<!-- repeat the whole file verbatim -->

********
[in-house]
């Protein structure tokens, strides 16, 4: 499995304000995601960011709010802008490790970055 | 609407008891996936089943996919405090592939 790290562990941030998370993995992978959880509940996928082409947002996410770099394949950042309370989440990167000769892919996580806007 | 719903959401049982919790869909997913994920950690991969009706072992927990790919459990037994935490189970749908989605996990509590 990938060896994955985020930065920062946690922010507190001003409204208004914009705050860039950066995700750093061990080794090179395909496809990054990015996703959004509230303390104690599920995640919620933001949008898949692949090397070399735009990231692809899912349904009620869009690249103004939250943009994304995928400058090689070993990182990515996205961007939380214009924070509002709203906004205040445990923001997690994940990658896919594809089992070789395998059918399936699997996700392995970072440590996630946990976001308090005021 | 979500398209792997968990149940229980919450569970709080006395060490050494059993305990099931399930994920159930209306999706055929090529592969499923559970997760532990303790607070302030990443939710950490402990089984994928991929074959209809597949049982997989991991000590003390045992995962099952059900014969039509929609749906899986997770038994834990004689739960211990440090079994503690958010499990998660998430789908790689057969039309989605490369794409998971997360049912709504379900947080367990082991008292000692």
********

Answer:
[in-house]
């Protein structure tokens, strides 16, 4: 499995304000995601960011709010802008490790970055 | 609407008891996936089943996919405090592939 790290562990941030998370993995992978959880509940996928082409947002996410770099394949950042309370989440990167000769892919996580806007 | 719903959401049982919790869909997913994920950690991969009706072992927990790919459990037994935490189970749908989605996990509590 990938060896994955985020930065920062946690922010507190001003409204208004914009705050860039950066995700750093061990080794090179395909496809990054990015996703959004509230303390104690599920995640919620933001949008898949692949090397070399735009990231692809899912349904009620869009690249103004939250943009994304995928400058090689070993990182990515996205961007939380214009924070509002709203906004205040445990923001997690994940990658896919594809089992070789395998059918399936699997996700392995970072440590996630946990976001308090005021 | 979500398209792997968990149940229980919450569970709080006395060490050494059993305990099931399930994920159930209306999706055929090529592969499923559970997760532990303790607070302030990443939710950490402990089984994928991929074959209809597949049982997989991991000590003390045992995962099952059900014969039509929609749906899986997770038994834990004689739960211990440090079994503690958010499990998660998430789908790689057969039309989605490369794409998971997360049912709504379900947080367990082991008292000692």